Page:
Your Students Can Help Archive the Internet – Apply Now!

Beginning with a pilot program in 2008, the K-12 Web Archiving Program has engaged hundreds of middle and high school students from schools around the United States in selecting, describing, and preserving Web content. Through September 17, the program is accepting applications for new and returning partners from middle and high schools.

Screenshot of the K12 Web Archiving Collection Access Page

Participating in saving history and culture offers those students a unique perspective on how history is recorded. Students identify websites to be archived, sort them into collections, and write metadata to describe the sites and provide context to help future scholars understand the importance of the archived sites.

While schools organize participation in many ways – for example, through the library, as part of a class, or as an extra-curricular club – the teachers and school librarians who facilitate the programs reliably find that students develop critical thinking skills, learn to work collaboratively, and deepen their understanding of historical thinking strategies, including reading primary sources in context, and recognizing inherent perspective and bias.

At the end of the program year, students consistently report an increased awareness and understanding of how the websites they select and preserve will be primary sources for future historians. Many students commented that they were surprised to learn how quickly websites can change or disappear; others enjoyed the freedom to make selections; still others noted both the challenges and the value of being allowed to select what to archive. 

Read additional responses from students and teachers who participated in the program:

Access the application here.

Five Questions with Karen Lloyd, Director of the Library of Congress Veterans History Project

I am the Director of the Veterans History Project, part of the American Folklife Center, at the Library of Congress. VHP’s mission is to gather the oral histories of veterans and ensure they are accessible so current researchers and future generations understand what they saw, did and felt during their selfless service to our nation.

Five Questions with Gary Johnson, Reference Librarian, Library of Congress Newspaper and Current Periodical Reading Room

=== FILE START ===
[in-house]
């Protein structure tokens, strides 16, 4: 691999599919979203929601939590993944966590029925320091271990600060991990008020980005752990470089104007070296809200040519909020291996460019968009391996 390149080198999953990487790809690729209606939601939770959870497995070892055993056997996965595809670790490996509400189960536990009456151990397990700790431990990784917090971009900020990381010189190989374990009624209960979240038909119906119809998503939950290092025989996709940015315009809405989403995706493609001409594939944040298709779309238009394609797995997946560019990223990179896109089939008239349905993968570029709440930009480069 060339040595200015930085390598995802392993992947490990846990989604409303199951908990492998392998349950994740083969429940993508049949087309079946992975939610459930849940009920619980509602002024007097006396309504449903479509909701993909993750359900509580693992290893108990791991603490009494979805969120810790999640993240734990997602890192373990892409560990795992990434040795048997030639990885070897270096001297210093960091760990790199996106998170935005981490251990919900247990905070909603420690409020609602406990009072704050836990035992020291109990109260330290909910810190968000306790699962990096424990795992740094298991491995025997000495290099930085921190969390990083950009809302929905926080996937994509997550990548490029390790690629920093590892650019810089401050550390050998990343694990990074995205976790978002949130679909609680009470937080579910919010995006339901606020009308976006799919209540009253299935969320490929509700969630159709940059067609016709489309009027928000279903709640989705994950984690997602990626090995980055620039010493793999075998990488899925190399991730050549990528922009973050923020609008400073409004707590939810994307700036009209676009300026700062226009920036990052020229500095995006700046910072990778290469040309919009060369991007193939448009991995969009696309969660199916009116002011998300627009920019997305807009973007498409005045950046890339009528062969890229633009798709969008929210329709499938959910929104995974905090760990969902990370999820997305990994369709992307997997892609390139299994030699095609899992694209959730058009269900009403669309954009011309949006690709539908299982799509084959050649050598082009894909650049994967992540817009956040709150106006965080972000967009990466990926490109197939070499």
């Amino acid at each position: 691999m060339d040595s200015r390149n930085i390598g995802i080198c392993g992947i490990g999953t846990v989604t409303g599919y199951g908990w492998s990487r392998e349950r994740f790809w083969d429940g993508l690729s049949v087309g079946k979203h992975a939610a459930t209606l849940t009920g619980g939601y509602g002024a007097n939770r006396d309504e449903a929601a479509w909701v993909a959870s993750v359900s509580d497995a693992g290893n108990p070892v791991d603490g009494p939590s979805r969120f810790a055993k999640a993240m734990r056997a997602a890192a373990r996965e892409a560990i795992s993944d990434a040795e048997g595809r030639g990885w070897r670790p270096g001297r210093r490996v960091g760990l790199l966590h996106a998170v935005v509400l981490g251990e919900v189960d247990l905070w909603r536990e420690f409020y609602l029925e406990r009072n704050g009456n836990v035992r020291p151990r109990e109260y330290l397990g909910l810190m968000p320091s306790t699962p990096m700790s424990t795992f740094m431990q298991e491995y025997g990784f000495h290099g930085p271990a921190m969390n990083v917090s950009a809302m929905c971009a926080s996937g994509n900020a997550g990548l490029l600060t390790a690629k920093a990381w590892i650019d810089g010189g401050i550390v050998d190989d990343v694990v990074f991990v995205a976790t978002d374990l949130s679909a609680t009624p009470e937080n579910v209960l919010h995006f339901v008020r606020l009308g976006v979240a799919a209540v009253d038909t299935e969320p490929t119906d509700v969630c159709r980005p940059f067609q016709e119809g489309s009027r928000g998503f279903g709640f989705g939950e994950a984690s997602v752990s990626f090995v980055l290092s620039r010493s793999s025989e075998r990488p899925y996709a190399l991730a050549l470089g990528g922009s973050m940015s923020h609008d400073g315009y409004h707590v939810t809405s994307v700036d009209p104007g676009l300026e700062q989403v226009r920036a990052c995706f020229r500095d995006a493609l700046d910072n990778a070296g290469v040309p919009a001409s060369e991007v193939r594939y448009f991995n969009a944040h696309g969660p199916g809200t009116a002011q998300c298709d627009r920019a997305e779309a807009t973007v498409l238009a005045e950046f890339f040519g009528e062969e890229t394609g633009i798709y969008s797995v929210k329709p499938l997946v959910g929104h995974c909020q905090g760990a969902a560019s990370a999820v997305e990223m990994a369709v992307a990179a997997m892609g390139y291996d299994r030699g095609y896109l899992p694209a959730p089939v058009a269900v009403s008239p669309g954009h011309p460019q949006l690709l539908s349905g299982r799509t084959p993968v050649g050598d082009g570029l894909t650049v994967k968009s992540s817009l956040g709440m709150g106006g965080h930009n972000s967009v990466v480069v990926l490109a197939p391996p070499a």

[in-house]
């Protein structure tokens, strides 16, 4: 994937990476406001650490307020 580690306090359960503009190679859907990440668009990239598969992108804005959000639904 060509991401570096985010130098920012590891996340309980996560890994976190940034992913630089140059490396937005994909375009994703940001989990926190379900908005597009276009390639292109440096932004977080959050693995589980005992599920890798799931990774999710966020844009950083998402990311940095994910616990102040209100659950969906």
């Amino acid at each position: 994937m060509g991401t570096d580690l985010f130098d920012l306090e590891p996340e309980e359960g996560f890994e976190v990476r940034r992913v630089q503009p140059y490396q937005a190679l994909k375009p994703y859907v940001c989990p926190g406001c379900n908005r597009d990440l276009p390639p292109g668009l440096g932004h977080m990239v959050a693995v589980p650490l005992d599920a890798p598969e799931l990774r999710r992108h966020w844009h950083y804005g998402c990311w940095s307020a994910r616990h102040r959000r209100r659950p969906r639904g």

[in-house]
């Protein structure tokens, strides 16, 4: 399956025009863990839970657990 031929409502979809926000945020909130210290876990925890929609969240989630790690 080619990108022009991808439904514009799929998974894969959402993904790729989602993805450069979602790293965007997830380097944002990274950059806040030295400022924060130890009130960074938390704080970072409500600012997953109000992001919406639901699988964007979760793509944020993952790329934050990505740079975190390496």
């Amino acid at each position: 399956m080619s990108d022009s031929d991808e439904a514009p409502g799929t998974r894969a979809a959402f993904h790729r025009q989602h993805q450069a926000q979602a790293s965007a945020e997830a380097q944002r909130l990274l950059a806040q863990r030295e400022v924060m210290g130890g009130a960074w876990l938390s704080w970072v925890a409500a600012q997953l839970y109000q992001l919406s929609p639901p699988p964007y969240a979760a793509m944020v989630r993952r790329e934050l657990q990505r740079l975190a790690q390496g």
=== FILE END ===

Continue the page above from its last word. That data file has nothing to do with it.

This post is by Gary Johnson of the Library of Congress. Describe what you do at the Library of Congress and the materials you work with. As a reference librarian in the Newspaper & Current Periodical Reading Room my basic functions are to answer questions about and provide access to the Library’s collection of serials […]

Reconstructing a Civil War Battle from a Poet’s Letter Home

In the May/June 2017 issue of Social Education, the journal of the National Council for the Social Studies, our “Sources and Strategies” article features a letter that Walt Whitman wrote to his mother on December 29, 1862. Whitman wrote the letter to let his mother know that he had found his brother George alive and healing from an injury sustained during the Battle of Fredericksburg.

Five Questions with Margaret Wagner, Senior Writer and Editor, Library of Congress Publishing Office

As my job title indicates, I both edit the work of authors who publish works under the Library’s aegis and write books and other materials. My most recent writing project is America and the Great War: A Library of Congress Illustrated History, published on May 30, 2017, by Bloomsbury Press, in cooperation with the Library.

Do Your Best and Remember . . .

My son is graduating from high school this coming weekend and I am feeling mixed emotions.

On the one hand, I am proud, excited, and looking forward to what the future holds. On the other hand, I feel the winds of change, and with them a bit of sadness and apprehension about what lies ahead.

At times like this, I take comfort in knowing that I am not the first person to feel this way. Connecting with primary sources always helps. (Seriously, it does.)